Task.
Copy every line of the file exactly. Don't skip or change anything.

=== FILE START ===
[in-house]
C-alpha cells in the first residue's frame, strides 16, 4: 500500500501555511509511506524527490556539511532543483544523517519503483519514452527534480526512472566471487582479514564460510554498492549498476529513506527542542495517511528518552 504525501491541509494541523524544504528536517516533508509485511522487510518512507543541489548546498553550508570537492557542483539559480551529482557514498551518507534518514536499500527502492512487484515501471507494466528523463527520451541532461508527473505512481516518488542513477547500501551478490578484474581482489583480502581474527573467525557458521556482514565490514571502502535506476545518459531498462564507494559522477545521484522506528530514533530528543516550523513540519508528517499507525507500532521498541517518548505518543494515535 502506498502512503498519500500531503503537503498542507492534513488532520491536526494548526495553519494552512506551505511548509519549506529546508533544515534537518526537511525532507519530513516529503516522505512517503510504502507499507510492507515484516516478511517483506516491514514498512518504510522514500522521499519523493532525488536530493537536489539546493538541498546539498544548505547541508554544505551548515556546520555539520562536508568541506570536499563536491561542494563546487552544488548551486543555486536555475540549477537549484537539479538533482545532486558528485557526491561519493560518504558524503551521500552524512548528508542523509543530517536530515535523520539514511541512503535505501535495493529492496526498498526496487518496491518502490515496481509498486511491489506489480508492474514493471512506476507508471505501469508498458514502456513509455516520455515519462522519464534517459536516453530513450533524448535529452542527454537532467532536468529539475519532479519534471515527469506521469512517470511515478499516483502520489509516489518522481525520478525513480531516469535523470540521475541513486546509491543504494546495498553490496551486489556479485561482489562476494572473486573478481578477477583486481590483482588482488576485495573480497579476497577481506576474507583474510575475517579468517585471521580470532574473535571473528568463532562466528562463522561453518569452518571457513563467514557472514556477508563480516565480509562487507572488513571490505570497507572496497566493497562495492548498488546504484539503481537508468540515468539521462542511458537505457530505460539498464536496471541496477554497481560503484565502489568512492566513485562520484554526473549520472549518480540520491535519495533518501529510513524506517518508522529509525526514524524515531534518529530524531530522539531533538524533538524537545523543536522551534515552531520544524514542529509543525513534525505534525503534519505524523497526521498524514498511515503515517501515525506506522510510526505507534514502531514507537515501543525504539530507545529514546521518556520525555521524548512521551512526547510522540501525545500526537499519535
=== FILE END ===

[in-house]
C-alpha cells in the first residue's frame, strides 16, 4: 500500500501555511509511506524527490556539511532543483544523517519503483519514452527534480526512472566471487582479514564460510554498492549498476529513506527542542495517511528518552 504525501491541509494541523524544504528536517516533508509485511522487510518512507543541489548546498553550508570537492557542483539559480551529482557514498551518507534518514536499500527502492512487484515501471507494466528523463527520451541532461508527473505512481516518488542513477547500501551478490578484474581482489583480502581474527573467525557458521556482514565490514571502502535506476545518459531498462564507494559522477545521484522506528530514533530528543516550523513540519508528517499507525507500532521498541517518548505518543494515535 502506498502512503498519500500531503503537503498542507492534513488532520491536526494548526495553519494552512506551505511548509519549506529546508533544515534537518526537511525532507519530513516529503516522505512517503510504502507499507510492507515484516516478511517483506516491514514498512518504510522514500522521499519523493532525488536530493537536489539546493538541498546539498544548505547541508554544505551548515556546520555539520562536508568541506570536499563536491561542494563546487552544488548551486543555486536555475540549477537549484537539479538533482545532486558528485557526491561519493560518504558524503551521500552524512548528508542523509543530517536530515535523520539514511541512503535505501535495493529492496526498498526496487518496491518502490515496481509498486511491489506489480508492474514493471512506476507508471505501469508498458514502456513509455516520455515519462522519464534517459536516453530513450533524448535529452542527454537532467532536468529539475519532479519534471515527469506521469512517470511515478499516483502520489509516489518522481525520478525513480531516469535523470540521475541513486546509491543504494546495498553490496551486489556479485561482489562476494572473486573478481578477477583486481590483482588482488576485495573480497579476497577481506576474507583474510575475517579468517585471521580470532574473535571473528568463532562466528562463522561453518569452518571457513563467514557472514556477508563480516565480509562487507572488513571490505570497507572496497566493497562495492548498488546504484539503481537508468540515468539521462542511458537505457530505460539498464536496471541496477554497481560503484565502489568512492566513485562520484554526473549520472549518480540520491535519495533518501529510513524506517518508522529509525526514524524515531534518529530524531530522539531533538524533538524537545523543536522551534515552531520544524514542529509543525513534525505534525503534519505524523497526521498524514498511515503515517501515525506506522510510526505507534514502531514507537515501543525504539530507545529514546521518556520525555521524548512521551512526547510522540501525545500526537499519535